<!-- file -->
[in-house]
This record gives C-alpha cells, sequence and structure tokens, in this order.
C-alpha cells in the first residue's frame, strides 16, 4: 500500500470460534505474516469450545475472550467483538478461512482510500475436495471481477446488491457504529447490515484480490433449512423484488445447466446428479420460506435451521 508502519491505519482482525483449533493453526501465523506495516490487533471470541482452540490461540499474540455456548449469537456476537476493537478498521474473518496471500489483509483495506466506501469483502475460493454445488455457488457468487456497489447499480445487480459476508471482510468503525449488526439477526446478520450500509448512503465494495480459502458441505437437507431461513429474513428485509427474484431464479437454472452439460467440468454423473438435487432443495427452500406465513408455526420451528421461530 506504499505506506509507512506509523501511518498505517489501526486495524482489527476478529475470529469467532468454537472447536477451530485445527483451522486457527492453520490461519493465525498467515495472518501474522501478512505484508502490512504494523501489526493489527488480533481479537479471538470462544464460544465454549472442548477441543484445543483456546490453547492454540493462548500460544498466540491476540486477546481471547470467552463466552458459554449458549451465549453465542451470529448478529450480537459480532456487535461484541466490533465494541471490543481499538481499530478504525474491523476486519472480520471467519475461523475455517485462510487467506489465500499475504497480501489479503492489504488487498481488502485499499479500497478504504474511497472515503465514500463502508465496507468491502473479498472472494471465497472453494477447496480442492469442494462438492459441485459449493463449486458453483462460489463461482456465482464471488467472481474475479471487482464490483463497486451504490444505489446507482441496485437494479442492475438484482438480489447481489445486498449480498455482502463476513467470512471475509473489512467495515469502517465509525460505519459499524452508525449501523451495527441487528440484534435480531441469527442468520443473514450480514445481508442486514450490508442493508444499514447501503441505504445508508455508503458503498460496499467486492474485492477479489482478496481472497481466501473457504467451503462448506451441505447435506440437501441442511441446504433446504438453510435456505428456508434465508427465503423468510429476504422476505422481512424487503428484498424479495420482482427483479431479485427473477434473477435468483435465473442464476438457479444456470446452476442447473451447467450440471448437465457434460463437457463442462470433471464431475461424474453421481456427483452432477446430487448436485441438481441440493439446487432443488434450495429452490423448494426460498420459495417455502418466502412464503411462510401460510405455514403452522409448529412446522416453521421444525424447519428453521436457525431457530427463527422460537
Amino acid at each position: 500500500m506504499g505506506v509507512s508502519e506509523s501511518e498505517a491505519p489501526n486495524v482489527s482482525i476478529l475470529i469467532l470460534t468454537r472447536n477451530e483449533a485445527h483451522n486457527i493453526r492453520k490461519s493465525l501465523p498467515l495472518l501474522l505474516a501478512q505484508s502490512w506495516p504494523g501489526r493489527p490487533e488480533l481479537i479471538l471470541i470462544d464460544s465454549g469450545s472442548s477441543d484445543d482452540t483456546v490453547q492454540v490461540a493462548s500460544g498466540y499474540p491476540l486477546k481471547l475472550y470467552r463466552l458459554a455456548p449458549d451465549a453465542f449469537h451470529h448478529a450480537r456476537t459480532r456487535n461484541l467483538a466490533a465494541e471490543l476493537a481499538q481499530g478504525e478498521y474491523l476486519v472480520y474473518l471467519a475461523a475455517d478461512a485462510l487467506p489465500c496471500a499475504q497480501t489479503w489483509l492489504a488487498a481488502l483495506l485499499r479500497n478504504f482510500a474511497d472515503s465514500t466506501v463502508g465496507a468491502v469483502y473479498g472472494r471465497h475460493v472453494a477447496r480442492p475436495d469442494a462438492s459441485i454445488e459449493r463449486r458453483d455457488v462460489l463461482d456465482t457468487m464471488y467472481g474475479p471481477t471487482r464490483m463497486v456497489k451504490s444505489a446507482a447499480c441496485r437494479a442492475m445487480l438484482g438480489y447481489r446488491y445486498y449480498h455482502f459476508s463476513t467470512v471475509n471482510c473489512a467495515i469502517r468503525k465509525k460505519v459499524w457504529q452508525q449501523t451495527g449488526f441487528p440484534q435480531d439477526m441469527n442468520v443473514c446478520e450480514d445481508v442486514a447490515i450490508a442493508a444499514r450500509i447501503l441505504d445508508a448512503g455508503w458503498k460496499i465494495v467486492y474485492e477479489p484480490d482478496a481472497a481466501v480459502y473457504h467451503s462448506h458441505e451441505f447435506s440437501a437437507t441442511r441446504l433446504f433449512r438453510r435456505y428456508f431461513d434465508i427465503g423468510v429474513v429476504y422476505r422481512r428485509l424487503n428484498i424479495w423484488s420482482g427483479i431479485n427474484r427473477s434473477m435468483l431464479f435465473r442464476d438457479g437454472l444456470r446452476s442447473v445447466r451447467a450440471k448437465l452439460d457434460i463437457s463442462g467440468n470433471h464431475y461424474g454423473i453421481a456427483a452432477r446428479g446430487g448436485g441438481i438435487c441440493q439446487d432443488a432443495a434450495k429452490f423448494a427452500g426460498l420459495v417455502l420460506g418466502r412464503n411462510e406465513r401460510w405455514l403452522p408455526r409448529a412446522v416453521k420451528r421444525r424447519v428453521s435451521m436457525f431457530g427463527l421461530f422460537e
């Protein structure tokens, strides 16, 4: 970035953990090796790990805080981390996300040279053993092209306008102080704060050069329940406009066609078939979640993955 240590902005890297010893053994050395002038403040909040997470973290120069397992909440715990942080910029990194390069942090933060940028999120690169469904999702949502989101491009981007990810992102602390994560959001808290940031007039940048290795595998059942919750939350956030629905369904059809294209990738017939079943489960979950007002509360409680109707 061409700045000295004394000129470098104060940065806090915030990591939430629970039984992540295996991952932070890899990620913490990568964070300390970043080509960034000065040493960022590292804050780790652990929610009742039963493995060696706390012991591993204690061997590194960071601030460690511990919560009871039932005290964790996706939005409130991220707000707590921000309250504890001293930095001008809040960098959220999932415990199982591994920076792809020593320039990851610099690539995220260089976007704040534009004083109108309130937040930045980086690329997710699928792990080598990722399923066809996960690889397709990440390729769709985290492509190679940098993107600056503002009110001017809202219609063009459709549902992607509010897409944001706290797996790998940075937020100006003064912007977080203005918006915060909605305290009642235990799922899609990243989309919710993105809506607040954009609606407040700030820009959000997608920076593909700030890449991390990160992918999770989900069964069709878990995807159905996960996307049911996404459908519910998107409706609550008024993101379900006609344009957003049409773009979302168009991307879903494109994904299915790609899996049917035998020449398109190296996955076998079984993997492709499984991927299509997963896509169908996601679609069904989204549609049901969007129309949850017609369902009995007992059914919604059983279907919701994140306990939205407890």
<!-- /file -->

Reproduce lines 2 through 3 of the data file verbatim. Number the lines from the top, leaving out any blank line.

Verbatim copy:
This record gives C-alpha cells, sequence and structure tokens, in this order.
C-alpha cells in the first residue's frame, strides 16, 4: 500500500470460534505474516469450545475472550467483538478461512482510500475436495471481477446488491457504529447490515484480490433449512423484488445447466446428479420460506435451521 508502519491505519482482525483449533493453526501465523506495516490487533471470541482452540490461540499474540455456548449469537456476537476493537478498521474473518496471500489483509483495506466506501469483502475460493454445488455457488457468487456497489447499480445487480459476508471482510468503525449488526439477526446478520450500509448512503465494495480459502458441505437437507431461513429474513428485509427474484431464479437454472452439460467440468454423473438435487432443495427452500406465513408455526420451528421461530 506504499505506506509507512506509523501511518498505517489501526486495524482489527476478529475470529469467532468454537472447536477451530485445527483451522486457527492453520490461519493465525498467515495472518501474522501478512505484508502490512504494523501489526493489527488480533481479537479471538470462544464460544465454549472442548477441543484445543483456546490453547492454540493462548500460544498466540491476540486477546481471547470467552463466552458459554449458549451465549453465542451470529448478529450480537459480532456487535461484541466490533465494541471490543481499538481499530478504525474491523476486519472480520471467519475461523475455517485462510487467506489465500499475504497480501489479503492489504488487498481488502485499499479500497478504504474511497472515503465514500463502508465496507468491502473479498472472494471465497472453494477447496480442492469442494462438492459441485459449493463449486458453483462460489463461482456465482464471488467472481474475479471487482464490483463497486451504490444505489446507482441496485437494479442492475438484482438480489447481489445486498449480498455482502463476513467470512471475509473489512467495515469502517465509525460505519459499524452508525449501523451495527441487528440484534435480531441469527442468520443473514450480514445481508442486514450490508442493508444499514447501503441505504445508508455508503458503498460496499467486492474485492477479489482478496481472497481466501473457504467451503462448506451441505447435506440437501441442511441446504433446504438453510435456505428456508434465508427465503423468510429476504422476505422481512424487503428484498424479495420482482427483479431479485427473477434473477435468483435465473442464476438457479444456470446452476442447473451447467450440471448437465457434460463437457463442462470433471464431475461424474453421481456427483452432477446430487448436485441438481441440493439446487432443488434450495429452490423448494426460498420459495417455502418466502412464503411462510401460510405455514403452522409448529412446522416453521421444525424447519428453521436457525431457530427463527422460537